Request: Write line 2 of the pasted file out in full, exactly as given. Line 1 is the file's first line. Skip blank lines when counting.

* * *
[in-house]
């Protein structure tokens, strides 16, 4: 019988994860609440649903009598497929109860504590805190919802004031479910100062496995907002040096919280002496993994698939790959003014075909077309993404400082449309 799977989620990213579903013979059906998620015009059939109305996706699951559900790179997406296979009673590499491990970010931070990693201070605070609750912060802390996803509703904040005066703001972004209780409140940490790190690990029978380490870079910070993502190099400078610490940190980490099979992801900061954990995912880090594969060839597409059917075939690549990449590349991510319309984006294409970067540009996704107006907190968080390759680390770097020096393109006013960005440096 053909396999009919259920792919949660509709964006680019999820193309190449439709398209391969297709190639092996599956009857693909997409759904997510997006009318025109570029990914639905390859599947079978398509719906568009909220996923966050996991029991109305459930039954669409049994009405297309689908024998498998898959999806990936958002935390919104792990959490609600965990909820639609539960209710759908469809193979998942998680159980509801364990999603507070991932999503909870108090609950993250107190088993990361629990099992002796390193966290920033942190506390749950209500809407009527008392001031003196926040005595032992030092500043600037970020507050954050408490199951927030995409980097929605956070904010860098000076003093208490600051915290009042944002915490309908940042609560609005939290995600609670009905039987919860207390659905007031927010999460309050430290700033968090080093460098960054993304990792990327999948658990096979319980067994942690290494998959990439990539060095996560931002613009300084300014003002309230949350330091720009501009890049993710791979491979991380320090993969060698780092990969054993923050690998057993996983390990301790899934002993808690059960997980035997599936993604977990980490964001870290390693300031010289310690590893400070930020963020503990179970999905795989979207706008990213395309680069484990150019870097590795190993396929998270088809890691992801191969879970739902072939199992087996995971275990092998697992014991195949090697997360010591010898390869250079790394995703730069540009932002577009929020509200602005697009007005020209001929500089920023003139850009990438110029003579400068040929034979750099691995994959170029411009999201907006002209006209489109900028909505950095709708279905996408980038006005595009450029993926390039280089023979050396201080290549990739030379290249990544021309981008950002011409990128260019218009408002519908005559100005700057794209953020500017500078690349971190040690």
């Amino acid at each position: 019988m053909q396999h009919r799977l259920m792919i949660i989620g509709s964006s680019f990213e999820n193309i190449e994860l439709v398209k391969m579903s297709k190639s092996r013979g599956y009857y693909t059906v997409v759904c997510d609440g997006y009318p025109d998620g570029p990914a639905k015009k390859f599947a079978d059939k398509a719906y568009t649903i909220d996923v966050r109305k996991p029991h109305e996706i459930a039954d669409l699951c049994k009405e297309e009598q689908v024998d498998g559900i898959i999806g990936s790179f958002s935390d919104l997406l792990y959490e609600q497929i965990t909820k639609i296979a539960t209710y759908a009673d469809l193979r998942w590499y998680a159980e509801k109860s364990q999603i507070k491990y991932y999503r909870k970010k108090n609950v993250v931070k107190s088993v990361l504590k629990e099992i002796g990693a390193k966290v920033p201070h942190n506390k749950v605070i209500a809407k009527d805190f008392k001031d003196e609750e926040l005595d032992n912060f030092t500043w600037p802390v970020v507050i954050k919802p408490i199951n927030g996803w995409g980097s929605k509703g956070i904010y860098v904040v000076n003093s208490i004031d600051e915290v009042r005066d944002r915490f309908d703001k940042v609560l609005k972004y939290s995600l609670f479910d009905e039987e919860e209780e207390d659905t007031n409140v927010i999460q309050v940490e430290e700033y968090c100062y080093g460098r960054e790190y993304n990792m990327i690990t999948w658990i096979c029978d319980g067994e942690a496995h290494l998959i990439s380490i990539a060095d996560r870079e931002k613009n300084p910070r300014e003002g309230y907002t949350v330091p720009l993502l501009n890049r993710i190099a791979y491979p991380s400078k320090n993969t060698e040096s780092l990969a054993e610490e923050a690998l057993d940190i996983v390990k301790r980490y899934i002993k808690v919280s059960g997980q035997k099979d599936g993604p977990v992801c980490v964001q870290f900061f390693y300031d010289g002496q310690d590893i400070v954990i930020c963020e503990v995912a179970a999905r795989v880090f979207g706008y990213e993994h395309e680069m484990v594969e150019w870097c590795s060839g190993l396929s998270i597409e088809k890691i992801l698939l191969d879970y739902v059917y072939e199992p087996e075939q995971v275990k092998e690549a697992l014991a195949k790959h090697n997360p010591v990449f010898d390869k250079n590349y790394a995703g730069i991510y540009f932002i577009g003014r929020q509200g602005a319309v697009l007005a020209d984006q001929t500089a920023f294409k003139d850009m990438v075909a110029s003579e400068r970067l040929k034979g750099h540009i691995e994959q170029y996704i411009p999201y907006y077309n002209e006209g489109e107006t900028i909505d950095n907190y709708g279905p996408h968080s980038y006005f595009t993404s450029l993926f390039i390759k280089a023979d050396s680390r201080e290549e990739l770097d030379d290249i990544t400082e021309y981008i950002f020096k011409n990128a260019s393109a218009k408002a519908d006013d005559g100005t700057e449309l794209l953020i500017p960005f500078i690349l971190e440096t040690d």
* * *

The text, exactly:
């Protein structure tokens, strides 16, 4: 019988994860609440649903009598497929109860504590805190919802004031479910100062496995907002040096919280002496993994698939790959003014075909077309993404400082449309 799977989620990213579903013979059906998620015009059939109305996706699951559900790179997406296979009673590499491990970010931070990693201070605070609750912060802390996803509703904040005066703001972004209780409140940490790190690990029978380490870079910070993502190099400078610490940190980490099979992801900061954990995912880090594969060839597409059917075939690549990449590349991510319309984006294409970067540009996704107006907190968080390759680390770097020096393109006013960005440096 053909396999009919259920792919949660509709964006680019999820193309190449439709398209391969297709190639092996599956009857693909997409759904997510997006009318025109570029990914639905390859599947079978398509719906568009909220996923966050996991029991109305459930039954669409049994009405297309689908024998498998898959999806990936958002935390919104792990959490609600965990909820639609539960209710759908469809193979998942998680159980509801364990999603507070991932999503909870108090609950993250107190088993990361629990099992002796390193966290920033942190506390749950209500809407009527008392001031003196926040005595032992030092500043600037970020507050954050408490199951927030995409980097929605956070904010860098000076003093208490600051915290009042944002915490309908940042609560609005939290995600609670009905039987919860207390659905007031927010999460309050430290700033968090080093460098960054993304990792990327999948658990096979319980067994942690290494998959990439990539060095996560931002613009300084300014003002309230949350330091720009501009890049993710791979491979991380320090993969060698780092990969054993923050690998057993996983390990301790899934002993808690059960997980035997599936993604977990980490964001870290390693300031010289310690590893400070930020963020503990179970999905795989979207706008990213395309680069484990150019870097590795190993396929998270088809890691992801191969879970739902072939199992087996995971275990092998697992014991195949090697997360010591010898390869250079790394995703730069540009932002577009929020509200602005697009007005020209001929500089920023003139850009990438110029003579400068040929034979750099691995994959170029411009999201907006002209006209489109900028909505950095709708279905996408980038006005595009450029993926390039280089023979050396201080290549990739030379290249990544021309981008950002011409990128260019218009408002519908005559100005700057794209953020500017500078690349971190040690």